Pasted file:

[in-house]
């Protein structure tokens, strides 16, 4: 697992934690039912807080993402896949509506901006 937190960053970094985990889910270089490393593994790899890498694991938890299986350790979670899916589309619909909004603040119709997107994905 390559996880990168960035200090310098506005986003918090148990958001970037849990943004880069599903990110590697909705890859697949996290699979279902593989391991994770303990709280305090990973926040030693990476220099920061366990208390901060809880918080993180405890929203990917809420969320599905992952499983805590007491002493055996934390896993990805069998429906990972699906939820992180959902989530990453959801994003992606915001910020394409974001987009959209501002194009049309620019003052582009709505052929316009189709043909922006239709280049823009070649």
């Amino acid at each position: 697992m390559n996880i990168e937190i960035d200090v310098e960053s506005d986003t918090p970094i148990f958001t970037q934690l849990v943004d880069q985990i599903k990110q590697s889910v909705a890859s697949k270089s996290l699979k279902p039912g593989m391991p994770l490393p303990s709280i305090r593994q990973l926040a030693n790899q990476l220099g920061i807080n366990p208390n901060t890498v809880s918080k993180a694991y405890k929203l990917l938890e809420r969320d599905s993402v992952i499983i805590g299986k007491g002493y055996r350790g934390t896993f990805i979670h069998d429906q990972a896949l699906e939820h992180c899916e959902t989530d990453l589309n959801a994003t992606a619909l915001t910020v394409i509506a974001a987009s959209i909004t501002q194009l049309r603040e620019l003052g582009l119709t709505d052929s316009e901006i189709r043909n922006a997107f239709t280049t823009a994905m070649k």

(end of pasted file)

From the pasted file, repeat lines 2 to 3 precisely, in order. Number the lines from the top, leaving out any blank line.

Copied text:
């Protein structure tokens, strides 16, 4: 697992934690039912807080993402896949509506901006 937190960053970094985990889910270089490393593994790899890498694991938890299986350790979670899916589309619909909004603040119709997107994905 390559996880990168960035200090310098506005986003918090148990958001970037849990943004880069599903990110590697909705890859697949996290699979279902593989391991994770303990709280305090990973926040030693990476220099920061366990208390901060809880918080993180405890929203990917809420969320599905992952499983805590007491002493055996934390896993990805069998429906990972699906939820992180959902989530990453959801994003992606915001910020394409974001987009959209501002194009049309620019003052582009709505052929316009189709043909922006239709280049823009070649």
């Amino acid at each position: 697992m390559n996880i990168e937190i960035d200090v310098e960053s506005d986003t918090p970094i148990f958001t970037q934690l849990v943004d880069q985990i599903k990110q590697s889910v909705a890859s697949k270089s996290l699979k279902p039912g593989m391991p994770l490393p303990s709280i305090r593994q990973l926040a030693n790899q990476l220099g920061i807080n366990p208390n901060t890498v809880s918080k993180a694991y405890k929203l990917l938890e809420r969320d599905s993402v992952i499983i805590g299986k007491g002493y055996r350790g934390t896993f990805i979670h069998d429906q990972a896949l699906e939820h992180c899916e959902t989530d990453l589309n959801a994003t992606a619909l915001t910020v394409i509506a974001a987009s959209i909004t501002q194009l049309r603040e620019l003052g582009l119709t709505d052929s316009e901006i189709r043909n922006a997107f239709t280049t823009a994905m070649k």